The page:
Jim Baird’s Arctic Adventure: Pressure Ridges 101

What They Are: Pressure ridges are places in frozen bodies of water where the ice has cracked and been forced upward.

How They Form: The ridges are formed by expanding and contracting ice. When the temperature drops, the ice contracts and cracks form. These cracks fill with water and refreeze. When it warms up the ice expands and it is forced upward along the cracks. The motion that forms the ridges is similar to how tectonic plates create mountain ranges.

How To Spot Them: You can usually see the ridges from miles away. They are long serpentine-like strings of ice sticking up vertically from a frozen lake or ocean, often 15 to 20 feet high in places.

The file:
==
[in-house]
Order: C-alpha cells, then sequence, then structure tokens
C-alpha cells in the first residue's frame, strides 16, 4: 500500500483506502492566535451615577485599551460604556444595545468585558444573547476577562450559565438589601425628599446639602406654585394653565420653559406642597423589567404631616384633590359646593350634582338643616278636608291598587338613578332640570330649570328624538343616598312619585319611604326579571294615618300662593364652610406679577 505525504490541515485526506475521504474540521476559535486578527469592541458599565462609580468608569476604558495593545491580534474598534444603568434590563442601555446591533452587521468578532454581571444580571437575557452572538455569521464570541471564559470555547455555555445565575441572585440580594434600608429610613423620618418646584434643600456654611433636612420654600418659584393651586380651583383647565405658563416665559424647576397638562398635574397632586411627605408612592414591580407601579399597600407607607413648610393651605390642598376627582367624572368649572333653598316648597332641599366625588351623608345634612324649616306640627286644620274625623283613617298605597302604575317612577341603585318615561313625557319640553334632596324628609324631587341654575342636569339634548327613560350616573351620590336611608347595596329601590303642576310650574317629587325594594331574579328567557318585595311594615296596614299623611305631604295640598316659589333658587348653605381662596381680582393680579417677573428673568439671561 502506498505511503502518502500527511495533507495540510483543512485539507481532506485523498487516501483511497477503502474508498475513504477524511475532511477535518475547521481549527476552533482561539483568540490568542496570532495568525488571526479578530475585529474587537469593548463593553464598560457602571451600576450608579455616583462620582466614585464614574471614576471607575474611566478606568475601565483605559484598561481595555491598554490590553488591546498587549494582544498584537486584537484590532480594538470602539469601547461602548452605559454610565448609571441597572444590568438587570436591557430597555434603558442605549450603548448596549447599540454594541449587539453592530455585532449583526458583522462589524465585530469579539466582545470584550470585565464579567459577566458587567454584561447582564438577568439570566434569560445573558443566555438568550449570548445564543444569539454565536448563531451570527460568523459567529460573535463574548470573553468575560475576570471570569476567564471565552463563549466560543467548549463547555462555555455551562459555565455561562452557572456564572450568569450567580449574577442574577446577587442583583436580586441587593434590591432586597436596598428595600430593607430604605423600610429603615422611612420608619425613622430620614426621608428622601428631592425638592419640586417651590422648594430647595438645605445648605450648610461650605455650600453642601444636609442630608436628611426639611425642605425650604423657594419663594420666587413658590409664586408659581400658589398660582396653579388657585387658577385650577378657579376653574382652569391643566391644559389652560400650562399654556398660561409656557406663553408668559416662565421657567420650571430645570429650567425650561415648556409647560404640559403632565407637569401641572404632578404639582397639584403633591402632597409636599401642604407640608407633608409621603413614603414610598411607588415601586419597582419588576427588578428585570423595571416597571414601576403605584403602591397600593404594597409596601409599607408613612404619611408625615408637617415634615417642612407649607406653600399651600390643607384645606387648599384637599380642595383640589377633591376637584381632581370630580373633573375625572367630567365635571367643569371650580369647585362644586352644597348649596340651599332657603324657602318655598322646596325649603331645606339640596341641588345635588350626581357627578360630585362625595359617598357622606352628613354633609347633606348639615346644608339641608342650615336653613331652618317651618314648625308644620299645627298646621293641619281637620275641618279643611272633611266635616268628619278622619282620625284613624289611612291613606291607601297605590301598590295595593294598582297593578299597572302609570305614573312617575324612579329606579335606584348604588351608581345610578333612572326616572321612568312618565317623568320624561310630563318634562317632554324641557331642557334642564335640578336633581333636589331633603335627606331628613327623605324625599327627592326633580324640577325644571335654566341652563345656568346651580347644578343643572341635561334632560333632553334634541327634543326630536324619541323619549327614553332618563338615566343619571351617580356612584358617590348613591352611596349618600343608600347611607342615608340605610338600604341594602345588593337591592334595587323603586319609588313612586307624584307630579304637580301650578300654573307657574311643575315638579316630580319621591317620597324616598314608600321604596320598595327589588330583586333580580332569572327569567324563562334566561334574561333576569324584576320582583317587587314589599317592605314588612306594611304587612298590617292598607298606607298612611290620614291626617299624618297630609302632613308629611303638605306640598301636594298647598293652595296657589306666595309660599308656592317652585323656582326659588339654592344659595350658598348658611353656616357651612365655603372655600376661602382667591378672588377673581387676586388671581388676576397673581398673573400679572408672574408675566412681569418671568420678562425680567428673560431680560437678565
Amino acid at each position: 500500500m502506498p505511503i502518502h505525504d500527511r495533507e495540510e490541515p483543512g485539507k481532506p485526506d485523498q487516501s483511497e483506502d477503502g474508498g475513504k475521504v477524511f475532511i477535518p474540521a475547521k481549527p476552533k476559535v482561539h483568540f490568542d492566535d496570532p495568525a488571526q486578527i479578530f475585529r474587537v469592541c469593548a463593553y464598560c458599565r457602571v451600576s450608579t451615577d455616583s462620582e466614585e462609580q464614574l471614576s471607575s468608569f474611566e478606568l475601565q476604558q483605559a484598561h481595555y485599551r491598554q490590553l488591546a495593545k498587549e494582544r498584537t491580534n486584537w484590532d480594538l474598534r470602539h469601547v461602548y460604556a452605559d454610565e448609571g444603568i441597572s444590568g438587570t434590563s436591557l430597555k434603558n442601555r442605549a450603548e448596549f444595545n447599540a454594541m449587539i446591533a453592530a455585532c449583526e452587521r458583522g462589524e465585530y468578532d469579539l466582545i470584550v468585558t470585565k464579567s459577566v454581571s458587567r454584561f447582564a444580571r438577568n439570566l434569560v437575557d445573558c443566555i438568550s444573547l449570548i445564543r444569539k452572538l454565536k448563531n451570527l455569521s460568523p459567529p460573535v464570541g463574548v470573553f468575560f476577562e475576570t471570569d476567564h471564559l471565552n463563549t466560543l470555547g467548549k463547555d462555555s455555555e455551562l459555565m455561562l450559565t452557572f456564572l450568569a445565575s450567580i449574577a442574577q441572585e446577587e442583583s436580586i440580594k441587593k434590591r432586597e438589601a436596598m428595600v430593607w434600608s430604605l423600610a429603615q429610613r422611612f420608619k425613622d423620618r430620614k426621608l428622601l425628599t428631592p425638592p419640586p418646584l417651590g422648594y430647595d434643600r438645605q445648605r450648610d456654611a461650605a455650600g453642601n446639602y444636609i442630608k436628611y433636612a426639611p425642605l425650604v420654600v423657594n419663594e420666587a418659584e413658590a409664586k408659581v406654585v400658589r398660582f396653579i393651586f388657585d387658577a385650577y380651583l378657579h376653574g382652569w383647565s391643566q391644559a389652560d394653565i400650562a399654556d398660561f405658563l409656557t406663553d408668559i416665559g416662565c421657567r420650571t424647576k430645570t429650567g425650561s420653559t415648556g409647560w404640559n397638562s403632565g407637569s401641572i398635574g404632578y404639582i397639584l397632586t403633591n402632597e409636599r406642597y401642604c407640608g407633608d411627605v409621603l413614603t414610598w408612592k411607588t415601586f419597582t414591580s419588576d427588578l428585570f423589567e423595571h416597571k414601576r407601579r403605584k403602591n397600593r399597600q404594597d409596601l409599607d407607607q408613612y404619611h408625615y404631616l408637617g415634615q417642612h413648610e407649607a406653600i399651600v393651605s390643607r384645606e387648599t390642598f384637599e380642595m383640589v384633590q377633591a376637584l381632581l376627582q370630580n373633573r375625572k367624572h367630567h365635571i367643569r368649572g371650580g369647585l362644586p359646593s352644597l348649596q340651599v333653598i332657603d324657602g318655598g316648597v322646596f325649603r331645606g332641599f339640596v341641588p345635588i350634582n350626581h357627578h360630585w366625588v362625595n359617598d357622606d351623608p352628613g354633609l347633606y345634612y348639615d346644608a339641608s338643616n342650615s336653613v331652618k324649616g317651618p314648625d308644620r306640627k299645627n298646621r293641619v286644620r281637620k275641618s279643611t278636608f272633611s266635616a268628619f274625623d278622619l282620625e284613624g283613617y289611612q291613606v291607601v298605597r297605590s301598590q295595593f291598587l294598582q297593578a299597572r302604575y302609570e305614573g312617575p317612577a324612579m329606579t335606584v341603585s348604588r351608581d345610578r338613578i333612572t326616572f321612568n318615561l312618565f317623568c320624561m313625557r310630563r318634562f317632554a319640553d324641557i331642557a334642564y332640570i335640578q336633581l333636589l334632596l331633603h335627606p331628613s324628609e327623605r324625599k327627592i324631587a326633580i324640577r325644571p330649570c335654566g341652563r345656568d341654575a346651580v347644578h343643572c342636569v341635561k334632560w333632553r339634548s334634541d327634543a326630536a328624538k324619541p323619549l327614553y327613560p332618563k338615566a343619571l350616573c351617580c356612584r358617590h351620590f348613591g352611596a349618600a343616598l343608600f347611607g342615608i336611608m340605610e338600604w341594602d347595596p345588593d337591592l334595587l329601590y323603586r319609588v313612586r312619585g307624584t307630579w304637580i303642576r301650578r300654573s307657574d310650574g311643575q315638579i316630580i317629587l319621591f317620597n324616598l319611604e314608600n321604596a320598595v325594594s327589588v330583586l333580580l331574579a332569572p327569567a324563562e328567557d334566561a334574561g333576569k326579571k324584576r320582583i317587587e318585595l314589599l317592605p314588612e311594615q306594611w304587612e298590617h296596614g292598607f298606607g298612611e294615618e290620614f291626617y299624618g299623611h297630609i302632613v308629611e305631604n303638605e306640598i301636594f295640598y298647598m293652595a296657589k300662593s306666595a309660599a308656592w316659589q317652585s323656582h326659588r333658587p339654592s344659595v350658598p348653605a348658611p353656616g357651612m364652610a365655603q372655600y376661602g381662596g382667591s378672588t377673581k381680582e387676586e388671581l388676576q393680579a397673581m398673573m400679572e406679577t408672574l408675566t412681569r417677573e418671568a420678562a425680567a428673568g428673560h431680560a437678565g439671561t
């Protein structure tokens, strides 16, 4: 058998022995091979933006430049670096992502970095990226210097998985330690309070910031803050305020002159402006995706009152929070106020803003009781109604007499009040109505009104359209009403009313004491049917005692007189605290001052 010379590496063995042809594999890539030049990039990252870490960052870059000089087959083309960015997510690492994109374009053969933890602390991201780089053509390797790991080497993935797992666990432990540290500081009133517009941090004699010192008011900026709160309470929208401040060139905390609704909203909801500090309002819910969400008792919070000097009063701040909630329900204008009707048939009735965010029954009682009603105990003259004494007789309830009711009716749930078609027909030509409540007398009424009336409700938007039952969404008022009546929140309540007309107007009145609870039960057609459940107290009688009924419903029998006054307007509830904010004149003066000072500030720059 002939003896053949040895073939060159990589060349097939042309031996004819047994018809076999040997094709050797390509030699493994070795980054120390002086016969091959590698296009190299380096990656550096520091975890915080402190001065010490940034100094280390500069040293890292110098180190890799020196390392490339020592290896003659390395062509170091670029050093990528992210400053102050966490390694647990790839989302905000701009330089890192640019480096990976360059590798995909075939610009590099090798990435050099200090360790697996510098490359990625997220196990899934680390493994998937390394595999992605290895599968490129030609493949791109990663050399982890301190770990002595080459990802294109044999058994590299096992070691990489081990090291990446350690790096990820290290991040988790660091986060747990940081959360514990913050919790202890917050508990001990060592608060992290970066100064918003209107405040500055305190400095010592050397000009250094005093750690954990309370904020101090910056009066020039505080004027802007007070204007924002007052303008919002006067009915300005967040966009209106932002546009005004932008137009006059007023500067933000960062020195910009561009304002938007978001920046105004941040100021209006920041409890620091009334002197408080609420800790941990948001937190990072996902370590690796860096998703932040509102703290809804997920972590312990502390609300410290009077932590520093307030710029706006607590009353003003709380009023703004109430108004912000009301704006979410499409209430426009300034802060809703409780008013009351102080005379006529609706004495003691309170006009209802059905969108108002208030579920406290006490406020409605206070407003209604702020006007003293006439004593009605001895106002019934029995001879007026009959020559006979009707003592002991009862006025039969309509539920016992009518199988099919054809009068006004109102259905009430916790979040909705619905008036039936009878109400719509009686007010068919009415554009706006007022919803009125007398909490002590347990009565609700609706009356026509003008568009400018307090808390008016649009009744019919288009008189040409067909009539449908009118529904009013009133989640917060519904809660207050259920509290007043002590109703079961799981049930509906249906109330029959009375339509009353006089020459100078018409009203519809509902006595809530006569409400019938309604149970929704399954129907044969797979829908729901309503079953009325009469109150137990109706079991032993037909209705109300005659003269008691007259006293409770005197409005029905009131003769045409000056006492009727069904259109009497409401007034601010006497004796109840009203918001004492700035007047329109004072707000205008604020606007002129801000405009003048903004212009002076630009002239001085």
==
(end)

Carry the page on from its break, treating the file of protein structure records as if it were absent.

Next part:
Why They're Dangerous: With the power of millions of pounds of ice cracking and being forced upward, water often leaks to the surface creating large slushy areas that can weaken the ice. Avoid the slushy areas or you could get your machine stuck and soak your boots. Often, in areas where the ice has separated by more 2 two feet, only an unassuming, thin layer of snow covers them. If you're not careful, you can go through the ice. In some areas along a pressure ridge, ice has been forced down and water has seeped up from the lake covering it over. In areas like this you will get two layers of ice. If the crack happened recently, the top layer of ice may only be an inch or two thick and the bottom layer could be eight feet below it. It's best to stay a safe distance away from them while following their route.

Why They Suck: Pressure ridges look pretty cool, but they stop looking that way quickly when there is one blocking your way. It can take hours to find a place to cross and you sometimes have to follow them for miles until you find one. In other words, they're a navigation nightmare.

How To Cross Them: Stay tuned for Friday's video post...